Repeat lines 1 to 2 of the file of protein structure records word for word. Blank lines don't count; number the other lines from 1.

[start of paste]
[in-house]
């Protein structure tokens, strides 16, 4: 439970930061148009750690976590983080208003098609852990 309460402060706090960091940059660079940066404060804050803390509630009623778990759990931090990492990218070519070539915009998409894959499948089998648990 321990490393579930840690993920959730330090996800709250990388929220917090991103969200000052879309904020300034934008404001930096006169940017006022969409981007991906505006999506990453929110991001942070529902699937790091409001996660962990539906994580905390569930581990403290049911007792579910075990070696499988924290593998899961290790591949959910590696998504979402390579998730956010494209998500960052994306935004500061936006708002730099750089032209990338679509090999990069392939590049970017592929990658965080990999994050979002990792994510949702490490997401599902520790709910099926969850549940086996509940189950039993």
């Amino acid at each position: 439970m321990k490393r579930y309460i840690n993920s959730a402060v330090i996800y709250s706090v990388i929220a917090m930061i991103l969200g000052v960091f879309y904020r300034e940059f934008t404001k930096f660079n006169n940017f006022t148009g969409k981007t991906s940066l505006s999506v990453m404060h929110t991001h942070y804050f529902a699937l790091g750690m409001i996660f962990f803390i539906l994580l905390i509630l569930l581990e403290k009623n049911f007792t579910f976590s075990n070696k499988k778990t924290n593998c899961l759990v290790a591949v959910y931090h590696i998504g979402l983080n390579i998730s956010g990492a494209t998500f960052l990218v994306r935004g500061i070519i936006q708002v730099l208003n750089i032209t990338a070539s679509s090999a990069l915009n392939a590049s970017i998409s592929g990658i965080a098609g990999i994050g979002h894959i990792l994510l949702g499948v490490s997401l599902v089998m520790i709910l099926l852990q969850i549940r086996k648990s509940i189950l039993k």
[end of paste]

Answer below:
[in-house]
């Protein structure tokens, strides 16, 4: 439970930061148009750690976590983080208003098609852990 309460402060706090960091940059660079940066404060804050803390509630009623778990759990931090990492990218070519070539915009998409894959499948089998648990 321990490393579930840690993920959730330090996800709250990388929220917090991103969200000052879309904020300034934008404001930096006169940017006022969409981007991906505006999506990453929110991001942070529902699937790091409001996660962990539906994580905390569930581990403290049911007792579910075990070696499988924290593998899961290790591949959910590696998504979402390579998730956010494209998500960052994306935004500061936006708002730099750089032209990338679509090999990069392939590049970017592929990658965080990999994050979002990792994510949702490490997401599902520790709910099926969850549940086996509940189950039993």